Here’s something interesting I learned from the chat. Apparently, the CIA fostered and promoted American Abstract Expressionist painting in the 50s and 60s in their war of propaganda against Soviet Russia. Who’d have thunk… Here’s the link.


Book I’m reading —

I just finished reading Pierce Brown’s latest book in the Red Rising series titled “Dark Age”. Brown is bar-none the best science fiction writer out there at the moment. His books are page-turning gut-wrenching roller coasters that are almost exhausting to read because they are so engrossing. I’m actually glad to be done with them for a while so I can get back to reading some non-fiction.


Trade I’m looking at —

We’re either at that stage of the rally where everything is going up including the trash… or we’re seeing a major sea-change afoot. Take Deutsche Bank (DB) for example. It’s been the favorite whipping boy of the bears this cycle. Well, it just broke out of an 8-month coiling wedge.

On Monday I shared the chart of the Europe 600 Index showing that it just broke through major 20-year resistance — a level that had knocked it back four other times — and is now at new all-time highs (link here). That’s pretty interesting considering European equities have been one of the most under-owned assets these last few years.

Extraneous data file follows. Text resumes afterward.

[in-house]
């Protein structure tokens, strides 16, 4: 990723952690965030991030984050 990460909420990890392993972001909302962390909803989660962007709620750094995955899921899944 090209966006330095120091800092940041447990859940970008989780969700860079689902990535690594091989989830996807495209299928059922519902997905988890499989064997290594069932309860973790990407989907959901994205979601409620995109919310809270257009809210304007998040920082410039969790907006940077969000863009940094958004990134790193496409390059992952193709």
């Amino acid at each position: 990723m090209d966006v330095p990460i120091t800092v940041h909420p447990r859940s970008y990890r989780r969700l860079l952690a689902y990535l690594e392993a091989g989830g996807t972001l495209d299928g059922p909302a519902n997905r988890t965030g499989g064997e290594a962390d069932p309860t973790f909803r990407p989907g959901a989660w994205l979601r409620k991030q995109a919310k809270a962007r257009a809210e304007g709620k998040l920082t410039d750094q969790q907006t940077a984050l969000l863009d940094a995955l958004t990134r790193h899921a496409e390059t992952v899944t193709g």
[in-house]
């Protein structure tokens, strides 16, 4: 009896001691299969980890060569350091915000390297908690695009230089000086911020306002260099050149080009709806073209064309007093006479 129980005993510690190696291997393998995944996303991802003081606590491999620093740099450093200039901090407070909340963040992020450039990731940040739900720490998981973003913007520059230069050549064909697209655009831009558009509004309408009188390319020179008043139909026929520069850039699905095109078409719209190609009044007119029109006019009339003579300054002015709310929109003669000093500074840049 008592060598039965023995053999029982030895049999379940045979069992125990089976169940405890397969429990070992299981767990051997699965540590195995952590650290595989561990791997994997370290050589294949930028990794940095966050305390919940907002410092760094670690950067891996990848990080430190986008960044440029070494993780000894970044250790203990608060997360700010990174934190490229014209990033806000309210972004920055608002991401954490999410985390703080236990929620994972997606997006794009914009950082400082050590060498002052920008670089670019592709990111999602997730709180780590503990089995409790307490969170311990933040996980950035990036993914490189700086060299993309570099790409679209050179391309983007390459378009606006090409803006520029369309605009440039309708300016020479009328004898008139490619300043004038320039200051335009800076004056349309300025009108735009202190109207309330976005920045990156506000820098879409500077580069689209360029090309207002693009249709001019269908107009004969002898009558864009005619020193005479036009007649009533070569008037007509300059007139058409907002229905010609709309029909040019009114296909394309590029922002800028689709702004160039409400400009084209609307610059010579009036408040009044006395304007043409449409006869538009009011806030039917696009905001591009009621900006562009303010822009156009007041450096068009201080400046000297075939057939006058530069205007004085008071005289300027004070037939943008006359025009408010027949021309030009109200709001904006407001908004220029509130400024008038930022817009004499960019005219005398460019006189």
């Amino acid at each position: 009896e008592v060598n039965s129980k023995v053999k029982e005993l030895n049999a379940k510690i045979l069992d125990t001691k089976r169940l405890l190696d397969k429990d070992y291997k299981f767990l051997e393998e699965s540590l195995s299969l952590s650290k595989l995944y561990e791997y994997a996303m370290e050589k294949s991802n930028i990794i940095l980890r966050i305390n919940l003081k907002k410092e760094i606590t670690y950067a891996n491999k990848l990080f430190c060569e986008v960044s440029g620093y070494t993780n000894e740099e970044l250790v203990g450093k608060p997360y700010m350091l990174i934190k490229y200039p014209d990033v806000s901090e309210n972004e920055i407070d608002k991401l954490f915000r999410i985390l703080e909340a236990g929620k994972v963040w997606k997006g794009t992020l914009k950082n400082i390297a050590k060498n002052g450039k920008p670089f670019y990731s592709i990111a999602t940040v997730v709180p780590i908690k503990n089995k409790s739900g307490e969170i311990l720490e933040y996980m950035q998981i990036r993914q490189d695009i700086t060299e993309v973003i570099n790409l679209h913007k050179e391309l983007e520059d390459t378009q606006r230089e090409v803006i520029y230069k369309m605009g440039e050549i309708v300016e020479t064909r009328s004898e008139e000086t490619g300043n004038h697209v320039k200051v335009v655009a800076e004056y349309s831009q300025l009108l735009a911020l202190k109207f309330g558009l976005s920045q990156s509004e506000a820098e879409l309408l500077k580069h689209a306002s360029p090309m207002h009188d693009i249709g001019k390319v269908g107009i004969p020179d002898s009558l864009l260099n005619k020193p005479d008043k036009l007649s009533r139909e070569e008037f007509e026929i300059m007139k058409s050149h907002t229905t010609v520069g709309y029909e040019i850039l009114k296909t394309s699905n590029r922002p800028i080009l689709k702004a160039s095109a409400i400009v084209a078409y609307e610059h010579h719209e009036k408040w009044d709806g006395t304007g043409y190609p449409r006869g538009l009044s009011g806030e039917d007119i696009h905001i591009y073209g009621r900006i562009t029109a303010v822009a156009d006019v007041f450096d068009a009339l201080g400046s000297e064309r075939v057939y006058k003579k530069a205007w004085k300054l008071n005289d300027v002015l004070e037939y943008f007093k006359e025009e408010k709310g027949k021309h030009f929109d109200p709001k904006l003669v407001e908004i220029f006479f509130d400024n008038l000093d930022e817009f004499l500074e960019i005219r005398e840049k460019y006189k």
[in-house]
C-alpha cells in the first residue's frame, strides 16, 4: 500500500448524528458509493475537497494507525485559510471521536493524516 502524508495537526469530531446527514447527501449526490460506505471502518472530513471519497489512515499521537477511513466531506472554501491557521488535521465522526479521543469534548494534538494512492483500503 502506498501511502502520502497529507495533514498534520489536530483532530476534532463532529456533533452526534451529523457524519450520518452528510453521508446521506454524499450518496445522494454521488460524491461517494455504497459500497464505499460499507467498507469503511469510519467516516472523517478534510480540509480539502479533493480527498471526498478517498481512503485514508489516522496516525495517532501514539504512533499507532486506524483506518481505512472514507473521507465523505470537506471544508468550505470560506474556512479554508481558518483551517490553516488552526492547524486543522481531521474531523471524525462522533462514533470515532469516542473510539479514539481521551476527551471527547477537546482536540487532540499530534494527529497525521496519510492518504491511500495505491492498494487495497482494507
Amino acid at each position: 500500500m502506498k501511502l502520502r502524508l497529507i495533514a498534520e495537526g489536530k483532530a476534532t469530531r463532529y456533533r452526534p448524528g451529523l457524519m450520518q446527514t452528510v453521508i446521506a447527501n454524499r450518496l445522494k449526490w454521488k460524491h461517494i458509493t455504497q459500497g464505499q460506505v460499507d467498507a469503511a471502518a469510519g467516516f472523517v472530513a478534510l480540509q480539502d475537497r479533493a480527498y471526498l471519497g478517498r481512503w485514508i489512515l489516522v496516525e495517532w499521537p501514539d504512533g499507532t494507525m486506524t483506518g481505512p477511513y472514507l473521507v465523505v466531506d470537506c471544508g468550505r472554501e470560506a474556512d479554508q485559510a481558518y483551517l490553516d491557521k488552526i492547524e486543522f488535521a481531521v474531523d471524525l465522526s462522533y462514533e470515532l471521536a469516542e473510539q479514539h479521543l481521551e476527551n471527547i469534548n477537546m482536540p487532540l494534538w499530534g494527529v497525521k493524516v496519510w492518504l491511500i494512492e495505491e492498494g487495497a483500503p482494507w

Also, check out this chart showing the relative performance between the MSCI US and Europe financial indices (yellow line). Never before have US financials outperformed their European counterparts by anywhere close to this much.


Quote I’m pondering —

A man can be himself only so long as he is alone, and if he does not love solitude, he will not love freedom, for it is only when he is alone that he is really free. ~ Arthur Schopenhauer

That’s it for this week’s macro musings.

If you’re not already, be sure to follow me on Twitter: @MacroOps. I post my mindless drivel there daily.

Have a great weekend.

Musings: GOATS: Druckenmiller and Soros Speak

Alex here with your latest Friday Macro Musings…

As always, if you come across something cool during the week, shoot an email to alex@macro-ops.com and we’ll share it with the group.


Latest Articles/Podcasts/Videos —

Your Monday Dirty Dozen [CHART PACK] — I look at the technical picture for the SPX, go through some stats that show this bull is gonna keep running, talk about the latest data that suggests the global economy has troughed, and finish with some single stock setups we’re looking at.

Poker and Investing: Lessons from a Professional Poker Player —  Brandon talks with fellow Collective member and former poker pro, Macro Nakamoto (pseudonym). We at MO think of poker as one the best training grounds for trading and investing (outside of markets). And in this chat, the two dive into poker theory, what it takes to play at the pro level, similarities to trading and more.


Articles I’m reading —

Someone on Twitter (apologies I can’t remember who) shared this great paper by Peter Drucker titled “Managing Oneself”. Peter is legendary in the executive management coaching world. He basically invented the category and has authored numerous books on the topic including one of my favorites “The Effective Executive”.